editing, formatting and cover art.
Yes, I partner
with booksellers.
But there is only one employee
- me.

Last year,
I wrote and published six novels
and 1 short story.
I made a six figure income,
over 50,000 sales.
I reached quite a few readers.

And I’m one person.

Thomas Friedman

“One person can now
help so many more people.
One person can educate millions
with an Internet learning platform;
one person can entertain
or inspire millions;
one person can now communicate
a new idea, a new vaccine,
or a new application
to the whole world
at once.”

One person can change the world.
That person could be you.

By k | July 16, 2017 - 6:00 am - Posted in Sales

If I have 1,000 release week readers
for each romance novel,
I’m satisfied.
That is a large enough readership
to start word of mouth
and it earns me
twice my production costs.

Having this minimum target
allows me to invest in
brand new series.

Because the customer base
of a series
grows with each release,
a brand new series
will never perform as well
as an established series.

If I compared the two,
I would never release books
in a new series.

Comparing sales
to my minimum
is more productive.

Seth Godin

“Stake out
the smallest market
you can imagine.
The smallest market
that can sustain you,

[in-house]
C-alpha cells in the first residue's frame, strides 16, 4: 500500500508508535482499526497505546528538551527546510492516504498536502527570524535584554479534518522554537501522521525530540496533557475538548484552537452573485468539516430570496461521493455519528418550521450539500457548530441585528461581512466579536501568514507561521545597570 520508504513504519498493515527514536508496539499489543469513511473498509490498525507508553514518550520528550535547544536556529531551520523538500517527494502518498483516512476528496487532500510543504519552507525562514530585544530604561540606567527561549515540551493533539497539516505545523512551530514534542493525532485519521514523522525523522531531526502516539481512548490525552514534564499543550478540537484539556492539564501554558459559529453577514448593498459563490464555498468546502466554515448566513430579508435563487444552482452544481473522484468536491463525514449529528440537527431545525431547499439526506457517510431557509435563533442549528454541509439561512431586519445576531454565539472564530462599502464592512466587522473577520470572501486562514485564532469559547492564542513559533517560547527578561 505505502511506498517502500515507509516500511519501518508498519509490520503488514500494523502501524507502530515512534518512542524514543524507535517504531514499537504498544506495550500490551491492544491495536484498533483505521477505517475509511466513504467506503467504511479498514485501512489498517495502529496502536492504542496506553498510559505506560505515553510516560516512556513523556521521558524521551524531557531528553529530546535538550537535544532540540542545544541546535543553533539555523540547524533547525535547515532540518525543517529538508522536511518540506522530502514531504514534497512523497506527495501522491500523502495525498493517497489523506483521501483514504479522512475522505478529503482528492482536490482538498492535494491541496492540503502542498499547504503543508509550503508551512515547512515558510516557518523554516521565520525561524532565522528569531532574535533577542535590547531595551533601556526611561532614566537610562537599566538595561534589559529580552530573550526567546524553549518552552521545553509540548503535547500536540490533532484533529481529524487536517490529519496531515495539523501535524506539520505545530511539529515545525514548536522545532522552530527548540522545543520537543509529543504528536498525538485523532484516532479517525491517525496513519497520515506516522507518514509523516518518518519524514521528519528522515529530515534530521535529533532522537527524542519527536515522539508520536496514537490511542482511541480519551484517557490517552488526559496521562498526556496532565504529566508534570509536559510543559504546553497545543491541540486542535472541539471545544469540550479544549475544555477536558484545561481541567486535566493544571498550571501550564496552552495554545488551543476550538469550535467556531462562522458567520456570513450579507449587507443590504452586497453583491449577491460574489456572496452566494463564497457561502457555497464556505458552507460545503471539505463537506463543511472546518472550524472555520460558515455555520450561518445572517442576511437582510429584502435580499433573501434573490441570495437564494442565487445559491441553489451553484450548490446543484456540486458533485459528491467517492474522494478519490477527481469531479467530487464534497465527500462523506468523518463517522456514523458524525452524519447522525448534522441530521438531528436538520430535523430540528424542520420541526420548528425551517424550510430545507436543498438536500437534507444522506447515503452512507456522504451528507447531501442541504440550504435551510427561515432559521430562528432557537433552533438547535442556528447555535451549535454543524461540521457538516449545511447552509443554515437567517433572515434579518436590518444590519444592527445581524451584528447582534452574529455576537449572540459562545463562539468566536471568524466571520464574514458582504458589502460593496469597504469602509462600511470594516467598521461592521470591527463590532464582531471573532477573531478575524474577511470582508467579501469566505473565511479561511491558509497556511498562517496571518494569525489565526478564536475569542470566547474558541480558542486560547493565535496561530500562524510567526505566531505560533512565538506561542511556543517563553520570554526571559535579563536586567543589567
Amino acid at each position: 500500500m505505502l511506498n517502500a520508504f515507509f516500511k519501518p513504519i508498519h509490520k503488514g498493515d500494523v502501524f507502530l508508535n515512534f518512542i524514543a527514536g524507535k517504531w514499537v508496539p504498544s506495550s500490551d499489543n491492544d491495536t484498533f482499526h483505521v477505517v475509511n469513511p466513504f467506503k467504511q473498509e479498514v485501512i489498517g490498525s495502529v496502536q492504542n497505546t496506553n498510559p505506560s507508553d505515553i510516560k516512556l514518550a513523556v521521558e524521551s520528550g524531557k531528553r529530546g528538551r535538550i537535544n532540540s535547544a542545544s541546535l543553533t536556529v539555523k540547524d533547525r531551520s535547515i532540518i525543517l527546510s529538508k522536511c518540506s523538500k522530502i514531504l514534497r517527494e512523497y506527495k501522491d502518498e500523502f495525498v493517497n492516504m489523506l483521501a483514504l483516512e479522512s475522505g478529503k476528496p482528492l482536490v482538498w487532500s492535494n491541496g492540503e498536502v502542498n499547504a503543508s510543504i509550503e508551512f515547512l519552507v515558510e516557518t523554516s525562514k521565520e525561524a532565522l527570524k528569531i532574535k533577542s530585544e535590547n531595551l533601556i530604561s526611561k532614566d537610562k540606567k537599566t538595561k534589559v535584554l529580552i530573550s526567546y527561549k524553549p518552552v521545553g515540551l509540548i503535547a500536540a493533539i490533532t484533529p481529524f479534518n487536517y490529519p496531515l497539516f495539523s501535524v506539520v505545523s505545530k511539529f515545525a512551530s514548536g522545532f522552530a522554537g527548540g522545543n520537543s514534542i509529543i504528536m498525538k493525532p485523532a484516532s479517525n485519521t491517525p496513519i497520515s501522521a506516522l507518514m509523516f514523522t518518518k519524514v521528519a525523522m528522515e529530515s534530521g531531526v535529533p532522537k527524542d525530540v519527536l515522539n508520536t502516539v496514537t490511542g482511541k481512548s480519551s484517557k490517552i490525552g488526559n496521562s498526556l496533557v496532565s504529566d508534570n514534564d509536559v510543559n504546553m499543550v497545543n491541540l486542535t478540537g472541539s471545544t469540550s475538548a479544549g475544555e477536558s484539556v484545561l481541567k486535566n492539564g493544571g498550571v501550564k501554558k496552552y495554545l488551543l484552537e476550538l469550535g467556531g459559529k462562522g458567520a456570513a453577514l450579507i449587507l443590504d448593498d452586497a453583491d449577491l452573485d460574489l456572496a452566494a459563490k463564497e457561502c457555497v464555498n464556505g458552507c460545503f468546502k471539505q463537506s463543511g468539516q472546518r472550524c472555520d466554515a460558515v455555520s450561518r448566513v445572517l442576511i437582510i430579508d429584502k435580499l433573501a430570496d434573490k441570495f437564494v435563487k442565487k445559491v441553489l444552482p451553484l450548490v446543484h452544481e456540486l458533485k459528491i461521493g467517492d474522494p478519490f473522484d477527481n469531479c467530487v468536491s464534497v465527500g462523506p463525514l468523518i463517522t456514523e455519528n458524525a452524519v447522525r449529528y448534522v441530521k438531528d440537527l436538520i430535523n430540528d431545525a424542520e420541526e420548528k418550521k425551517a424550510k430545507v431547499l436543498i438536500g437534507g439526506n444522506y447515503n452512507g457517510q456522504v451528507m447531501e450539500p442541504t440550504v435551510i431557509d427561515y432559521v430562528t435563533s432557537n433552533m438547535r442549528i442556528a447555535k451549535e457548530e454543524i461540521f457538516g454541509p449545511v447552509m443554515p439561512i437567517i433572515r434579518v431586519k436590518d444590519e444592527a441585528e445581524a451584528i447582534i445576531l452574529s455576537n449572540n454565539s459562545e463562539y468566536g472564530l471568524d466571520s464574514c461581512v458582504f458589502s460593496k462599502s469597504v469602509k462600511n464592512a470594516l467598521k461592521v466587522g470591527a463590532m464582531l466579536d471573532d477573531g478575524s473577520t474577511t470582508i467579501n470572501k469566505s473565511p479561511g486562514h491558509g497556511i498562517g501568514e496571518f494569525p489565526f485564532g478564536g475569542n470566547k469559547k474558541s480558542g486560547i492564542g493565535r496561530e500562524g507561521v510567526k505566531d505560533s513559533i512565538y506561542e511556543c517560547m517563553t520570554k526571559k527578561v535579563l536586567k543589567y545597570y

the smallest market
you can adequately serve.
This goes against everything
you learned in capitalism school,
but in fact,
it’s the simplest way to matter.

When you have your eyes
firmly focused
on the minimum viable audience,
you will double down
on all the changes
you seek to make.
Your quality,
your story
your impact
will all get better.

And then,
ironically enough,
the word will spread.”

What is your minimum customer base?

By k | July 15, 2017 - 6:00 am - Posted in New Business Development

I spent last weekend
with a loved one.
The entire time,
he reminisced about
‘the good ol’ days.’

He was in his forties.
But his age
isn’t that important.
I’ve met people
in their twenties
who talk constantly
about the past.

It’s a sign.

If you are stuck
in the past,
either you don’t have goals
for the future
or you aren’t working toward
these goals.

Fix this.

Live life
looking forward,
not back.

By k | July 14, 2017 - 6:00 am - Posted in Sales

One of my buddies
is very wealthy.
You wouldn’t know it
if you looked at him,
He wears average clothes,
average watches,
drives an average car.

Why does he do this?

Because the people
who befriend him,
who are nice to him,
when they think
he’s an average guy
are often the people
who will stick by him
if something goes wrong,
if he loses his wealth,
if his business implodes.

Those are the times
he’ll most need friends.

As business builders,
we’re in a similar situation.
Our businesses are likely
still small.
Our brands aren’t well known.
The people/companies
who do business with us
will likely stick by us
if (or, rather, when)
we go through tough times.

The people/companies
who will help us
when we can’t help them
are the people/companies
we should value.

Don’t forget them
as you grow.